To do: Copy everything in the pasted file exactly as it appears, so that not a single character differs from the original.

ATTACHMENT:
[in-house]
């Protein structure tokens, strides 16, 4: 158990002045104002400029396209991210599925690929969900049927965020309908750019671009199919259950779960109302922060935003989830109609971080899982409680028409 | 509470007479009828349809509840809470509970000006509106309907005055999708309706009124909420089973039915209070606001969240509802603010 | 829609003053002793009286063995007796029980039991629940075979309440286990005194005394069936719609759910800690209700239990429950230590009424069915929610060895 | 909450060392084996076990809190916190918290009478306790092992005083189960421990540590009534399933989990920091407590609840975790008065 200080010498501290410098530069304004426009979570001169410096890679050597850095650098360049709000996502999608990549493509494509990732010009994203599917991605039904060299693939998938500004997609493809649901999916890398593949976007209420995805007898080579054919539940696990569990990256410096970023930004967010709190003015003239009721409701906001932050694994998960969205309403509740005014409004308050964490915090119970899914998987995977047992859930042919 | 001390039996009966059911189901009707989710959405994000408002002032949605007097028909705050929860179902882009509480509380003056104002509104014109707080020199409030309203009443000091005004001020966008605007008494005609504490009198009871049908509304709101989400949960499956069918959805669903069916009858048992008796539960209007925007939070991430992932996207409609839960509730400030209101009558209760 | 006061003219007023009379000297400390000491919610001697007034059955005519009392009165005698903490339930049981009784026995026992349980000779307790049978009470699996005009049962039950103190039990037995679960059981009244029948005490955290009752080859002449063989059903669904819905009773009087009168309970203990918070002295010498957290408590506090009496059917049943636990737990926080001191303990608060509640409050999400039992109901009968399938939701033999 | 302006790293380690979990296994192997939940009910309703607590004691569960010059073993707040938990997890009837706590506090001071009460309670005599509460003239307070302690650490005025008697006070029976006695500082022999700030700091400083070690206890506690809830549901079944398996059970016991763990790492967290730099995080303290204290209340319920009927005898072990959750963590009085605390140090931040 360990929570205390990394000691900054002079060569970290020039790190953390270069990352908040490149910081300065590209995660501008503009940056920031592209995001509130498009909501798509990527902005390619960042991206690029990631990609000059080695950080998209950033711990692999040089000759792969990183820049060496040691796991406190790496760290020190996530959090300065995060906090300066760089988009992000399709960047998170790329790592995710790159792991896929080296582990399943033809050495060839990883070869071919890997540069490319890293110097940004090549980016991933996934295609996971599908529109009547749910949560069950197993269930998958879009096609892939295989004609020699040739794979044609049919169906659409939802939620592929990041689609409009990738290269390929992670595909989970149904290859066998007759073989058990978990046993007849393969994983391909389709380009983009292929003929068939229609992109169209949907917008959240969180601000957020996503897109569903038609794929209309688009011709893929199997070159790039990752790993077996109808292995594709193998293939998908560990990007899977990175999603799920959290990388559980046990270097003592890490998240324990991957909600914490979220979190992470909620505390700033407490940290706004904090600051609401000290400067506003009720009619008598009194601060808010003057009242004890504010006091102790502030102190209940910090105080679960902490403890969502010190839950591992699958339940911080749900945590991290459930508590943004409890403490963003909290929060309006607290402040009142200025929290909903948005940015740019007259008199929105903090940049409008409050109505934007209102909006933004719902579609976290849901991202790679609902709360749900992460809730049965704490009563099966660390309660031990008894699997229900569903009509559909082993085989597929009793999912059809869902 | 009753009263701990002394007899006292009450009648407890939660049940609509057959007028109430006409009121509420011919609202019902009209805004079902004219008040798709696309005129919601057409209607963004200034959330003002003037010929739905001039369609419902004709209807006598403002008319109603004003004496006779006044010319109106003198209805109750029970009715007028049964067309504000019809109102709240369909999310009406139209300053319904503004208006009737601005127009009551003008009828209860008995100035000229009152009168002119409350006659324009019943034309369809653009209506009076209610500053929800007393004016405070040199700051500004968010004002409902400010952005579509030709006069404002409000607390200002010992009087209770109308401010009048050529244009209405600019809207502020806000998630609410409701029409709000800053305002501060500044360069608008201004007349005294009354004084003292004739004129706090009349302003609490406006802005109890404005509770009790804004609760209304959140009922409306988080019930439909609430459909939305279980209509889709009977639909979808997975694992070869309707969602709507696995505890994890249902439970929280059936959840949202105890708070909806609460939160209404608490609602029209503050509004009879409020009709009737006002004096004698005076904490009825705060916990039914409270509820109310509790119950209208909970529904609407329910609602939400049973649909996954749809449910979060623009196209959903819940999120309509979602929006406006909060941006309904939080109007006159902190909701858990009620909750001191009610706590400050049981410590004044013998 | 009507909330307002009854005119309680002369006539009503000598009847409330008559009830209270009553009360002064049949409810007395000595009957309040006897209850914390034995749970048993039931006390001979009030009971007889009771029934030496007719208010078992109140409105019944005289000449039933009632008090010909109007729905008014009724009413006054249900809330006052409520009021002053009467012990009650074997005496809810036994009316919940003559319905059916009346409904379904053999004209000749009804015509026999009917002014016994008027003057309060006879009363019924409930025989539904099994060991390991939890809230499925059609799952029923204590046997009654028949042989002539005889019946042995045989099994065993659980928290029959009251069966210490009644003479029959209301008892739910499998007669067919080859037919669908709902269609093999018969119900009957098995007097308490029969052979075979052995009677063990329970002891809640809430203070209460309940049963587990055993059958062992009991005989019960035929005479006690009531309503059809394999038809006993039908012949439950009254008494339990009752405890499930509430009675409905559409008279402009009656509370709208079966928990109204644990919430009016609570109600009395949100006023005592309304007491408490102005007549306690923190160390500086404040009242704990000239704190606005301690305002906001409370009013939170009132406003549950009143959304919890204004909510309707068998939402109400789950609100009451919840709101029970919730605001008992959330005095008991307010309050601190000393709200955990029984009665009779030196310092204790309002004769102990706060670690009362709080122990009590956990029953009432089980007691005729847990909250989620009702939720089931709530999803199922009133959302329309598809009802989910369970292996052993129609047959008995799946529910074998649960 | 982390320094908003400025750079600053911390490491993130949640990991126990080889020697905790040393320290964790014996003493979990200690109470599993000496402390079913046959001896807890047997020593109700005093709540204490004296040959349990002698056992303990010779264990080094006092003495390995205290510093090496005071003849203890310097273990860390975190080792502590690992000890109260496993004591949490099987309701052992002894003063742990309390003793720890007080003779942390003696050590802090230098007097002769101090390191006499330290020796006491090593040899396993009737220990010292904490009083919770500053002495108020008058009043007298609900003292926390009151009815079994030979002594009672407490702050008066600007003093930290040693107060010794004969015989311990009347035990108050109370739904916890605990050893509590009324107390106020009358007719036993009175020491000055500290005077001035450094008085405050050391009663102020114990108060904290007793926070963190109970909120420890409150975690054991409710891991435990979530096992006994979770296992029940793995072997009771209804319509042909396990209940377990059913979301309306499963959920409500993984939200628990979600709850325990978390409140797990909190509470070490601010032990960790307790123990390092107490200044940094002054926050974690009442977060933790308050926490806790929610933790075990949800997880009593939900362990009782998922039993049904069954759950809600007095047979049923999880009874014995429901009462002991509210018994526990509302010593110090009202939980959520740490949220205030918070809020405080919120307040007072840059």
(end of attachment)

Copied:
[in-house]
């Protein structure tokens, strides 16, 4: 158990002045104002400029396209991210599925690929969900049927965020309908750019671009199919259950779960109302922060935003989830109609971080899982409680028409 | 509470007479009828349809509840809470509970000006509106309907005055999708309706009124909420089973039915209070606001969240509802603010 | 829609003053002793009286063995007796029980039991629940075979309440286990005194005394069936719609759910800690209700239990429950230590009424069915929610060895 | 909450060392084996076990809190916190918290009478306790092992005083189960421990540590009534399933989990920091407590609840975790008065 200080010498501290410098530069304004426009979570001169410096890679050597850095650098360049709000996502999608990549493509494509990732010009994203599917991605039904060299693939998938500004997609493809649901999916890398593949976007209420995805007898080579054919539940696990569990990256410096970023930004967010709190003015003239009721409701906001932050694994998960969205309403509740005014409004308050964490915090119970899914998987995977047992859930042919 | 001390039996009966059911189901009707989710959405994000408002002032949605007097028909705050929860179902882009509480509380003056104002509104014109707080020199409030309203009443000091005004001020966008605007008494005609504490009198009871049908509304709101989400949960499956069918959805669903069916009858048992008796539960209007925007939070991430992932996207409609839960509730400030209101009558209760 | 006061003219007023009379000297400390000491919610001697007034059955005519009392009165005698903490339930049981009784026995026992349980000779307790049978009470699996005009049962039950103190039990037995679960059981009244029948005490955290009752080859002449063989059903669904819905009773009087009168309970203990918070002295010498957290408590506090009496059917049943636990737990926080001191303990608060509640409050999400039992109901009968399938939701033999 | 302006790293380690979990296994192997939940009910309703607590004691569960010059073993707040938990997890009837706590506090001071009460309670005599509460003239307070302690650490005025008697006070029976006695500082022999700030700091400083070690206890506690809830549901079944398996059970016991763990790492967290730099995080303290204290209340319920009927005898072990959750963590009085605390140090931040 360990929570205390990394000691900054002079060569970290020039790190953390270069990352908040490149910081300065590209995660501008503009940056920031592209995001509130498009909501798509990527902005390619960042991206690029990631990609000059080695950080998209950033711990692999040089000759792969990183820049060496040691796991406190790496760290020190996530959090300065995060906090300066760089988009992000399709960047998170790329790592995710790159792991896929080296582990399943033809050495060839990883070869071919890997540069490319890293110097940004090549980016991933996934295609996971599908529109009547749910949560069950197993269930998958879009096609892939295989004609020699040739794979044609049919169906659409939802939620592929990041689609409009990738290269390929992670595909989970149904290859066998007759073989058990978990046993007849393969994983391909389709380009983009292929003929068939229609992109169209949907917008959240969180601000957020996503897109569903038609794929209309688009011709893929199997070159790039990752790993077996109808292995594709193998293939998908560990990007899977990175999603799920959290990388559980046990270097003592890490998240324990991957909600914490979220979190992470909620505390700033407490940290706004904090600051609401000290400067506003009720009619008598009194601060808010003057009242004890504010006091102790502030102190209940910090105080679960902490403890969502010190839950591992699958339940911080749900945590991290459930508590943004409890403490963003909290929060309006607290402040009142200025929290909903948005940015740019007259008199929105903090940049409008409050109505934007209102909006933004719902579609976290849901991202790679609902709360749900992460809730049965704490009563099966660390309660031990008894699997229900569903009509559909082993085989597929009793999912059809869902 | 009753009263701990002394007899006292009450009648407890939660049940609509057959007028109430006409009121509420011919609202019902009209805004079902004219008040798709696309005129919601057409209607963004200034959330003002003037010929739905001039369609419902004709209807006598403002008319109603004003004496006779006044010319109106003198209805109750029970009715007028049964067309504000019809109102709240369909999310009406139209300053319904503004208006009737601005127009009551003008009828209860008995100035000229009152009168002119409350006659324009019943034309369809653009209506009076209610500053929800007393004016405070040199700051500004968010004002409902400010952005579509030709006069404002409000607390200002010992009087209770109308401010009048050529244009209405600019809207502020806000998630609410409701029409709000800053305002501060500044360069608008201004007349005294009354004084003292004739004129706090009349302003609490406006802005109890404005509770009790804004609760209304959140009922409306988080019930439909609430459909939305279980209509889709009977639909979808997975694992070869309707969602709507696995505890994890249902439970929280059936959840949202105890708070909806609460939160209404608490609602029209503050509004009879409020009709009737006002004096004698005076904490009825705060916990039914409270509820109310509790119950209208909970529904609407329910609602939400049973649909996954749809449910979060623009196209959903819940999120309509979602929006406006909060941006309904939080109007006159902190909701858990009620909750001191009610706590400050049981410590004044013998 | 009507909330307002009854005119309680002369006539009503000598009847409330008559009830209270009553009360002064049949409810007395000595009957309040006897209850914390034995749970048993039931006390001979009030009971007889009771029934030496007719208010078992109140409105019944005289000449039933009632008090010909109007729905008014009724009413006054249900809330006052409520009021002053009467012990009650074997005496809810036994009316919940003559319905059916009346409904379904053999004209000749009804015509026999009917002014016994008027003057309060006879009363019924409930025989539904099994060991390991939890809230499925059609799952029923204590046997009654028949042989002539005889019946042995045989099994065993659980928290029959009251069966210490009644003479029959209301008892739910499998007669067919080859037919669908709902269609093999018969119900009957098995007097308490029969052979075979052995009677063990329970002891809640809430203070209460309940049963587990055993059958062992009991005989019960035929005479006690009531309503059809394999038809006993039908012949439950009254008494339990009752405890499930509430009675409905559409008279402009009656509370709208079966928990109204644990919430009016609570109600009395949100006023005592309304007491408490102005007549306690923190160390500086404040009242704990000239704190606005301690305002906001409370009013939170009132406003549950009143959304919890204004909510309707068998939402109400789950609100009451919840709101029970919730605001008992959330005095008991307010309050601190000393709200955990029984009665009779030196310092204790309002004769102990706060670690009362709080122990009590956990029953009432089980007691005729847990909250989620009702939720089931709530999803199922009133959302329309598809009802989910369970292996052993129609047959008995799946529910074998649960 | 982390320094908003400025750079600053911390490491993130949640990991126990080889020697905790040393320290964790014996003493979990200690109470599993000496402390079913046959001896807890047997020593109700005093709540204490004296040959349990002698056992303990010779264990080094006092003495390995205290510093090496005071003849203890310097273990860390975190080792502590690992000890109260496993004591949490099987309701052992002894003063742990309390003793720890007080003779942390003696050590802090230098007097002769101090390191006499330290020796006491090593040899396993009737220990010292904490009083919770500053002495108020008058009043007298609900003292926390009151009815079994030979002594009672407490702050008066600007003093930290040693107060010794004969015989311990009347035990108050109370739904916890605990050893509590009324107390106020009358007719036993009175020491000055500290005077001035450094008085405050050391009663102020114990108060904290007793926070963190109970909120420890409150975690054991409710891991435990979530096992006994979770296992029940793995072997009771209804319509042909396990209940377990059913979301309306499963959920409500993984939200628990979600709850325990978390409140797990909190509470070490601010032990960790307790123990390092107490200044940094002054926050974690009442977060933790308050926490806790929610933790075990949800997880009593939900362990009782998922039993049904069954759950809600007095047979049923999880009874014995429901009462002991509210018994526990509302010593110090009202939980959520740490949220205030918070809020405080919120307040007072840059």